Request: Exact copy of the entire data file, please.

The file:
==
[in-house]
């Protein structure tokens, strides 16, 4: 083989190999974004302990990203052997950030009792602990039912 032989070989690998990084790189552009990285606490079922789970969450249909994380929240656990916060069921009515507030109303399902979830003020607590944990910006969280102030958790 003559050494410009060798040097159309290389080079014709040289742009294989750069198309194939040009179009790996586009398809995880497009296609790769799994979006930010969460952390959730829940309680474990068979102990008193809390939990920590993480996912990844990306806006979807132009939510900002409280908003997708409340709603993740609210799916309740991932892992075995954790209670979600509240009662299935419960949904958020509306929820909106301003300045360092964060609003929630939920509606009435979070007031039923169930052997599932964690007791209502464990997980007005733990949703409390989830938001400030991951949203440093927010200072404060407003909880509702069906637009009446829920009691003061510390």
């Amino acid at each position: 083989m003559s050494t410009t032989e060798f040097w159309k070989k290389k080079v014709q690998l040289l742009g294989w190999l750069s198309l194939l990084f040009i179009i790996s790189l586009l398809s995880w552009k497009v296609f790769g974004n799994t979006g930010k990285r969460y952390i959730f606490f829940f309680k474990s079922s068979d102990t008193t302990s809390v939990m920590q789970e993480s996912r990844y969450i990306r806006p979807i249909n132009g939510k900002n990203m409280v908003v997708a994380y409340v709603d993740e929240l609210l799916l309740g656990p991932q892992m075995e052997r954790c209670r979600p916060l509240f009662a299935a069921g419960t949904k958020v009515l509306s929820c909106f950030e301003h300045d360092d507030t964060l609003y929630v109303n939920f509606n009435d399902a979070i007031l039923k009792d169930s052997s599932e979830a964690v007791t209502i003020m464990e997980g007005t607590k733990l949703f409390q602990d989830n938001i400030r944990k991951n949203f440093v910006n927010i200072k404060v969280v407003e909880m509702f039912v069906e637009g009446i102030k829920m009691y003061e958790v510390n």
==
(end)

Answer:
[in-house]
């Protein structure tokens, strides 16, 4: 083989190999974004302990990203052997950030009792602990039912 032989070989690998990084790189552009990285606490079922789970969450249909994380929240656990916060069921009515507030109303399902979830003020607590944990910006969280102030958790 003559050494410009060798040097159309290389080079014709040289742009294989750069198309194939040009179009790996586009398809995880497009296609790769799994979006930010969460952390959730829940309680474990068979102990008193809390939990920590993480996912990844990306806006979807132009939510900002409280908003997708409340709603993740609210799916309740991932892992075995954790209670979600509240009662299935419960949904958020509306929820909106301003300045360092964060609003929630939920509606009435979070007031039923169930052997599932964690007791209502464990997980007005733990949703409390989830938001400030991951949203440093927010200072404060407003909880509702069906637009009446829920009691003061510390």
């Amino acid at each position: 083989m003559s050494t410009t032989e060798f040097w159309k070989k290389k080079v014709q690998l040289l742009g294989w190999l750069s198309l194939l990084f040009i179009i790996s790189l586009l398809s995880w552009k497009v296609f790769g974004n799994t979006g930010k990285r969460y952390i959730f606490f829940f309680k474990s079922s068979d102990t008193t302990s809390v939990m920590q789970e993480s996912r990844y969450i990306r806006p979807i249909n132009g939510k900002n990203m409280v908003v997708a994380y409340v709603d993740e929240l609210l799916l309740g656990p991932q892992m075995e052997r954790c209670r979600p916060l509240f009662a299935a069921g419960t949904k958020v009515l509306s929820c909106f950030e301003h300045d360092d507030t964060l609003y929630v109303n939920f509606n009435d399902a979070i007031l039923k009792d169930s052997s599932e979830a964690v007791t209502i003020m464990e997980g007005t607590k733990l949703f409390q602990d989830n938001i400030r944990k991951n949203f440093v910006n927010i200072k404060v969280v407003e909880m509702f039912v069906e637009g009446i102030k829920m009691y003061e958790v510390n």